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Other alternatives for investing in Spain

8.1. Acquisition of shares of an existing corporation or of a limited liability company

The following Table 15 summarizes the fundamental legal steps involved in the acquisition of shares of an existing corporation or limited liability company.

Table 15

LEGAL STEPS AND COSTS

FORMALITY S.A.
Attestation by public authenticating officer Necessary where required by Spanish law or by the bylaws or where so agreed by the parties.
Documentation to be provided to the notary
  • Title to the shares being transferred.
  • Powers of attorney, as the case may be, to appear in the name of the buyer or seller, as appropriate. If the powers of attorney were granted abroad, they must be duly legalized (see requirement 5 under section 4 above).
  • N.I.E./N.I.F. or Spanish national identity card of the buyer and the seller (see section 3 above).
  • Declaration regarding the beneficial owner, from both the buyer and the seller, if legal entities: a notarial document containing representations by the beneficial owner may be provided or a declaration made in the deed itself (see requirement 4 under section 4 above).
  • Documentary evidence of payment and how the payment was made (specifically, if the price was received before execution of the deed, the amount and whether it was paid by check or any other money transfer document, or by bank transfer).

Subsequent declaration of the investment to the DGCI

Filing of form D-1A at the Ministry of Economy and Competitiveness.

This form must include the protocol number and date of the public document formalizing the investment, must be signed by telematic means by the individual or legal entity making the investment and countersigned by the public authenticating officer, and filed by telematic means via the website of the Directorate-General for International Trade and Investments (DGCI).

In some cases, a prior declaration is required (Chapter 1, section 8 for further information).

Payment of transfer tax and stamp tax under the “transfers for consideration” heading See Chapter 3
Costs Depending on the Spanish public authority before which the acquisition is made:

  • Notary fee: the scale applicable for the formation of a branch is also applicable here.
  • Fee of Spanish Consul abroad: the fee will be determined in the legislation in force on notarial fees.

In relation to this form of investment, with effect from January 1, 2017, shareholders of limited liability companies and (unlisted) corporations are recognized a right of withdrawal if at least one-third of the legally distributable profit obtained from pursuit of the corporate purpose in the preceding year is not distributed as a dividend29. In particular, this right is recognized as from the fifth year following the registration of the company at the Commercial Registry to shareholders who voted in favor of the distribution of dividends, who will have a period of one month as from the date of the annual shareholders’ meeting in which to exercise this right.

8.2. Acquisition of real estate located in Spain

Set out below are the main legal formalities to be performed for the acquisition of real estate located in Spain (Table 16).

Table 16

ACQUISITION OF REAL ESTATE LOCATED IN SPAIN

FORMALITY ACQUISITION OF REAL ESTATE LOCATED IN SPAIN
Attestation by public authenticating officer The acquisition must be formalized before a Spanish notary or Spanish Consul abroad.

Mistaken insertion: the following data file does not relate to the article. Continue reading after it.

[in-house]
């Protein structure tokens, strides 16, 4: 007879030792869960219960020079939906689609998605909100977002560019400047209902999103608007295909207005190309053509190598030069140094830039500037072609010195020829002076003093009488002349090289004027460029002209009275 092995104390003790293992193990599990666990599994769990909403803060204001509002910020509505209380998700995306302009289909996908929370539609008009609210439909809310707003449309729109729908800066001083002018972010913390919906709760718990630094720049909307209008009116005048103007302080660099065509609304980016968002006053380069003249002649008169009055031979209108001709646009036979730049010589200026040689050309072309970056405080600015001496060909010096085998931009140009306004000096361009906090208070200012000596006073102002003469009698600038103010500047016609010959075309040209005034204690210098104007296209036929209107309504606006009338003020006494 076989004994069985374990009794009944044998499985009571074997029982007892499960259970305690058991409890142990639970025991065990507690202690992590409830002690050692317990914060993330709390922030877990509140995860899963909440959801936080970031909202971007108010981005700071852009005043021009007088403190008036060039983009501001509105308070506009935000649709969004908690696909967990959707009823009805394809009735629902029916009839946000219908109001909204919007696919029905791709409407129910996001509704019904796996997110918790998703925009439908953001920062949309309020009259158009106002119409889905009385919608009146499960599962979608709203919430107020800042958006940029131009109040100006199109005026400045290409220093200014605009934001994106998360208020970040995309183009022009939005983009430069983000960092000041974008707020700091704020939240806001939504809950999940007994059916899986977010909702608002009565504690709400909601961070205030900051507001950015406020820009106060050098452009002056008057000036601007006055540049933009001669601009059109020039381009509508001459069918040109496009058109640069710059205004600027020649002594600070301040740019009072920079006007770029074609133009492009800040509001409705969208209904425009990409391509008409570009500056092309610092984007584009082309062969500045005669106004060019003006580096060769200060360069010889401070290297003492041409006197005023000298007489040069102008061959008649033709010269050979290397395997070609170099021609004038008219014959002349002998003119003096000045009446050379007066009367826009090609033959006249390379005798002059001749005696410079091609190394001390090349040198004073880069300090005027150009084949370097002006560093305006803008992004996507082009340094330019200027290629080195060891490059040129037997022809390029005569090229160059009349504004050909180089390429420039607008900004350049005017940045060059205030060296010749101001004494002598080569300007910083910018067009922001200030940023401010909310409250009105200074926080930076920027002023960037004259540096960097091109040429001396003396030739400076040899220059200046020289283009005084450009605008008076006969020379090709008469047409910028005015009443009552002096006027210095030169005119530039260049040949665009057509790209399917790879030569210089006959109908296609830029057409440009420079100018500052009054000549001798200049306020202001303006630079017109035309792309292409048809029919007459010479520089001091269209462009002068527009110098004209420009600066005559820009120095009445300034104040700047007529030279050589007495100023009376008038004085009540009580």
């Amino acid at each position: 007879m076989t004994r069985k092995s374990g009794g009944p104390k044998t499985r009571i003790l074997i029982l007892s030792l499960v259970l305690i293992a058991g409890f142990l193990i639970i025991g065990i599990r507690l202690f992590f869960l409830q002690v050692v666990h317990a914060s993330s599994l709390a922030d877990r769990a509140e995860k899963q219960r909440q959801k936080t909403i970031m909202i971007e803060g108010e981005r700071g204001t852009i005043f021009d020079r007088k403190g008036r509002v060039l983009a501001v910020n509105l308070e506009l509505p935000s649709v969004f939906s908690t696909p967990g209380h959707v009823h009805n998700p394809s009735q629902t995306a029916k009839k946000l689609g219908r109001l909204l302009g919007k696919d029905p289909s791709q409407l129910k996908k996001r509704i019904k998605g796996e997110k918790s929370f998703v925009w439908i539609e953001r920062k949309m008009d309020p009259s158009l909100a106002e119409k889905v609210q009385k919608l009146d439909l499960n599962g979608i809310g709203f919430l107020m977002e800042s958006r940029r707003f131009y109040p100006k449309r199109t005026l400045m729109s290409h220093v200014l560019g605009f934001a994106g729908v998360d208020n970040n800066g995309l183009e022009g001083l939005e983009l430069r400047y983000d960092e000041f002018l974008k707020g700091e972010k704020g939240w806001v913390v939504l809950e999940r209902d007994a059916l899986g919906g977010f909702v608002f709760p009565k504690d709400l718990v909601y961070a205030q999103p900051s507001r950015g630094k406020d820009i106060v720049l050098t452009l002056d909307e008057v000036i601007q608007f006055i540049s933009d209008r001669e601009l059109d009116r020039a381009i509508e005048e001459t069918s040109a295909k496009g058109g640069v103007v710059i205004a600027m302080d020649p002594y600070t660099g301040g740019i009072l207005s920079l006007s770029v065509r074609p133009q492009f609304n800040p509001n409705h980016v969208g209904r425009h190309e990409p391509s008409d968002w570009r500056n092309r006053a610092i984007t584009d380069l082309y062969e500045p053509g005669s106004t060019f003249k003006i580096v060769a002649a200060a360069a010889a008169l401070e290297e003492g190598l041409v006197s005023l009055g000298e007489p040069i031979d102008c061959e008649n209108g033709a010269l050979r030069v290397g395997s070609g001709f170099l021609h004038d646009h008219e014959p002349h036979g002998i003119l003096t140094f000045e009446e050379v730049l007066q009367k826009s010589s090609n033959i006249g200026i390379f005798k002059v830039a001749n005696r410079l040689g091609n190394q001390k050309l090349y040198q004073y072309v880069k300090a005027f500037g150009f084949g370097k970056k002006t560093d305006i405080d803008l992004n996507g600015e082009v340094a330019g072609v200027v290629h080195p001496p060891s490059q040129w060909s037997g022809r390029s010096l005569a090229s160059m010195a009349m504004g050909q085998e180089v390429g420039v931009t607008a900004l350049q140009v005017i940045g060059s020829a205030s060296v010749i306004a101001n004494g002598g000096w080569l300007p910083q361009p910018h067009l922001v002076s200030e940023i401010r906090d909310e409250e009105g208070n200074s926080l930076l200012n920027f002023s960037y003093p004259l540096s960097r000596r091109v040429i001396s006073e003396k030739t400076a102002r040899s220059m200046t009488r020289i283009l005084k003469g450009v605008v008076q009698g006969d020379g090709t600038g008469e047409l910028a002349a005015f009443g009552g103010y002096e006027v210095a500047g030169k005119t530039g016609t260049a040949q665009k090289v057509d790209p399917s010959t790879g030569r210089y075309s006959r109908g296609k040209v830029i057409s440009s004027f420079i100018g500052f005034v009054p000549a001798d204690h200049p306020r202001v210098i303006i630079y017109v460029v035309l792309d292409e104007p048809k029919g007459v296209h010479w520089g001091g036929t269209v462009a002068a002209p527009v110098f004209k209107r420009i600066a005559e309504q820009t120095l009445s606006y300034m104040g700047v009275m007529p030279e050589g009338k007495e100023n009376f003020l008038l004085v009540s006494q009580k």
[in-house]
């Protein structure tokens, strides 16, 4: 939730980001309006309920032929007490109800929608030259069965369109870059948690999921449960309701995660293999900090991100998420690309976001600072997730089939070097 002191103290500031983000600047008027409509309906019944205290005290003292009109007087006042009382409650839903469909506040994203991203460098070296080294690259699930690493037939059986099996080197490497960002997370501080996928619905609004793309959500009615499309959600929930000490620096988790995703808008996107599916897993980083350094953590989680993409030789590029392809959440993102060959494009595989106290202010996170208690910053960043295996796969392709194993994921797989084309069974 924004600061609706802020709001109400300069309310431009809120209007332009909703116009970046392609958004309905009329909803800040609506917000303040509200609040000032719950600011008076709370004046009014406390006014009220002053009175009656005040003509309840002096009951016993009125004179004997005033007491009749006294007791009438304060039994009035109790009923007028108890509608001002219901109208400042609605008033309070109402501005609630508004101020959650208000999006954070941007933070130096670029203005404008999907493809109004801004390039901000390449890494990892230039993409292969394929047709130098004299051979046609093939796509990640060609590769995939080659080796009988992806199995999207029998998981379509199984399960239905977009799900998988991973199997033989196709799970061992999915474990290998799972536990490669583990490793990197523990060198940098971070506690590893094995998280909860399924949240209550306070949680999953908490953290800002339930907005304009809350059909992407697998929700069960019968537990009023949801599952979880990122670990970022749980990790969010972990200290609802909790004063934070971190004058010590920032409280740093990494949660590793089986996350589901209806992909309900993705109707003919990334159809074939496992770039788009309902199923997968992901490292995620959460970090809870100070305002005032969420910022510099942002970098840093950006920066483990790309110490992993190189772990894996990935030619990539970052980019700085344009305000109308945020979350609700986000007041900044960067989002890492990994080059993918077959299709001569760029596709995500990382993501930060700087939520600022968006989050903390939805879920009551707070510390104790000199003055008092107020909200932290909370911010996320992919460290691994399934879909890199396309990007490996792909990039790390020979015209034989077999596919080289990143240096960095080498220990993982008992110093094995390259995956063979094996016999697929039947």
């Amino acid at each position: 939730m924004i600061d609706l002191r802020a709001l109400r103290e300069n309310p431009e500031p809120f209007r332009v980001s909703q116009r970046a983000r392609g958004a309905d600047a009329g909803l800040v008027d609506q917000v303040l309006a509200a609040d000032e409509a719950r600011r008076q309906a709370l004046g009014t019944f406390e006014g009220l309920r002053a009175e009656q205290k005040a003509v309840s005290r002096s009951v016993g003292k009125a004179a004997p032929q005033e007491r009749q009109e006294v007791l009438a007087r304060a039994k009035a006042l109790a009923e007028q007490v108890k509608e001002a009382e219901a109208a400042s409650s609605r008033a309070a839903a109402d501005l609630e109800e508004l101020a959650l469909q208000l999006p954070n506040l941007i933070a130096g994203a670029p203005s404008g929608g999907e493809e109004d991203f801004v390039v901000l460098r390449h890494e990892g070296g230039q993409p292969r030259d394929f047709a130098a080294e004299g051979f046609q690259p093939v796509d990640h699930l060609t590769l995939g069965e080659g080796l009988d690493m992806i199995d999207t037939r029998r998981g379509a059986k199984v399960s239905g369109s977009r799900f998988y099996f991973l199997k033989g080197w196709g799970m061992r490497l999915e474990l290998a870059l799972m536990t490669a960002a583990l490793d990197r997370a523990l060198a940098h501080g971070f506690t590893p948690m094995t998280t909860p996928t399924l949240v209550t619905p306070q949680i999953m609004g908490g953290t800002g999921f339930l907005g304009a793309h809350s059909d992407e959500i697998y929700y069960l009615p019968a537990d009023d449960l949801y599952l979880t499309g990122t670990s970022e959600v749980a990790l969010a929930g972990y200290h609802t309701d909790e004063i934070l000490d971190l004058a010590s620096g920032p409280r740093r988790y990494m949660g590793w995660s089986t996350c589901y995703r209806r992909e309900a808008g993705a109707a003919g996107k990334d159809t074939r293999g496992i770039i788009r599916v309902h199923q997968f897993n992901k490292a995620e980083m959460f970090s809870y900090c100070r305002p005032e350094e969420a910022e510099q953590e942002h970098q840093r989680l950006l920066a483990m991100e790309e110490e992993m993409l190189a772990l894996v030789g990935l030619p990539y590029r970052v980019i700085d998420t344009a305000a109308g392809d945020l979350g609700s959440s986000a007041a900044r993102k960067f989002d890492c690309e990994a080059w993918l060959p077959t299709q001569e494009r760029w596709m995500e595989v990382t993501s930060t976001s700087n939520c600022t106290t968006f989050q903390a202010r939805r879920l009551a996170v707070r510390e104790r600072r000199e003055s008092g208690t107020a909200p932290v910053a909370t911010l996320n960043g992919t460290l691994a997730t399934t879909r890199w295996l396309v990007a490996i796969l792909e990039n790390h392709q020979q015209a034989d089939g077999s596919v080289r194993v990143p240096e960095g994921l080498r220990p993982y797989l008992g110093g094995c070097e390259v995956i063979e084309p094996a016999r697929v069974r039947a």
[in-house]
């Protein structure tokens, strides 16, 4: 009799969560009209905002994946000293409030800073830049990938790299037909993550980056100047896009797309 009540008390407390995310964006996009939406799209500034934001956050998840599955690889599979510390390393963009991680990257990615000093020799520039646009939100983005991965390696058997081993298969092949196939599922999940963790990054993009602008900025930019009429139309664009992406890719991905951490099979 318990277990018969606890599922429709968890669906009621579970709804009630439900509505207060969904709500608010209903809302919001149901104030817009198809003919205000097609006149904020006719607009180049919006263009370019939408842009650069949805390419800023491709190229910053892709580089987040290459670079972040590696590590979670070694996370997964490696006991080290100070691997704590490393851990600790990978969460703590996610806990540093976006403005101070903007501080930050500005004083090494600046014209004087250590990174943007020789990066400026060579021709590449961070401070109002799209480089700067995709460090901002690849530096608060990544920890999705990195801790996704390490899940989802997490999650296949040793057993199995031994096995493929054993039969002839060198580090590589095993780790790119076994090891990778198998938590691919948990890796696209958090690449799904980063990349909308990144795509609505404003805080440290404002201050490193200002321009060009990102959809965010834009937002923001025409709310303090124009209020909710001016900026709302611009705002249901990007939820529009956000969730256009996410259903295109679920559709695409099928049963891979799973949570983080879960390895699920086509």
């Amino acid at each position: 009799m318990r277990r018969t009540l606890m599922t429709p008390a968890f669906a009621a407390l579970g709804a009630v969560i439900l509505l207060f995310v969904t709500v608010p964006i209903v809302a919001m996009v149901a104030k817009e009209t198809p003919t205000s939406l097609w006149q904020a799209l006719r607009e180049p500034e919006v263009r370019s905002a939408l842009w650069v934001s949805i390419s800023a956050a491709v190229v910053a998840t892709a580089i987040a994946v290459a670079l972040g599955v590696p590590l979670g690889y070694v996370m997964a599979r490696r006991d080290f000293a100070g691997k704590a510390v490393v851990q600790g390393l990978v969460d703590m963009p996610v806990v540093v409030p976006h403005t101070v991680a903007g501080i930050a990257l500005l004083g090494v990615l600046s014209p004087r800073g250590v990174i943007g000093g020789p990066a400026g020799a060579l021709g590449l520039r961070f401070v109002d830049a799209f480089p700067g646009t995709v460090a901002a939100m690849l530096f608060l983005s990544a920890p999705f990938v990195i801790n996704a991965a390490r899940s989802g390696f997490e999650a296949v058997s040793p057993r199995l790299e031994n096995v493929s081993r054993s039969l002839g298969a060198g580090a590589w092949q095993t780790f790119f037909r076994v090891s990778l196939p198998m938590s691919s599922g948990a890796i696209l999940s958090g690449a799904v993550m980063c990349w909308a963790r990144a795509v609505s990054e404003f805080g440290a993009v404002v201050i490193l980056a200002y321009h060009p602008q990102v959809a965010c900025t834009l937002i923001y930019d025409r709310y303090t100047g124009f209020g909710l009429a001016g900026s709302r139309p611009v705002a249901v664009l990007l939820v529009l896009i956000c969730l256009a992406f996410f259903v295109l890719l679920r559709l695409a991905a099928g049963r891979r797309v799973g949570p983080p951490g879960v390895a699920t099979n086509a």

Documentation to be provided to the notary

  • Title to the property.
  • Powers of attorney, as the case may be, to appear in the name of the buyer or seller, as appropriate.
    If the powers of attorney were granted abroad, they must be duly legalized. (See requirement 5 under section 4 above).
  • N.I.E./N.I.F. or Spanish national identity card of the buyer and the seller.
  • Declaration regarding the beneficial owner, both for the buyer and the seller, if legal entities: a notarial document containing representations by the beneficial owner may be provided or a declaration made in the sale and purchase deed itself (see requirement 4 under section 4 above).
  • Documentary evidence of payment and how the payment was made (specifically, if the price was received before execution of the deed, the amount and whether it was paid by check or any other money transfer document, or by bank transfer).
Subsequent declaration of the investment to the DGCI

In some cases, prior declaration is required (see Chapter 1, section 8 for further information).

Taxes See Chapter 3
Registration at the relevant Property Registry The acquisition must be registered at the relevant Property Registry as soon as the sale and purchase deed has been formalized and the related taxes have been paid in order to ensure that acquirer’s property rights are duly protected.
Costs
  • Notary fee: the scale applicable for the formation of a subsidiary is also applicable here.
  • Fee of Spanish Consul abroad: the fee will be determined in the legislation in force on notarial fees.
  • Property Register fees: for guidance purposes, the official rates amount to €24 if the value of the property does not exceed €6,010, plus a variable rate of between 0.00175% and 0.0002% . The total fee is capped and may not exceed €2,181.

8.3. ACQUISITION OF A BUSINESS

As an alternative to the sale and purchase of shares in Spanish companies, the investment in Spain could be made by acquiring a business, either through an agreement for the sale and purchase of the assets and liabilities of a Spanish company, or through a global transfer of the assets and liabilities of a company (Table 17).

Table 17

ACQUISITION OF A BUSINESS

FORMALITY SALE/PURCHASE OF ASSETS AND LIABILITIES GLOBAL TRANSFER

Requirements

If the seller or buyer is a legal entity and the sale or purchase, respectively, are of an essential asset (i.e. the amount of the transaction exceeds 25% of the value of the assets that appear in the last approved balance sheet), the transaction must be approved by the shareholders’ meeting of the selling company or of the buying company, as appropriate.

Under the Structural Modifications Law:

  • Global transfer plan, drawn up by the directors of the transferring company;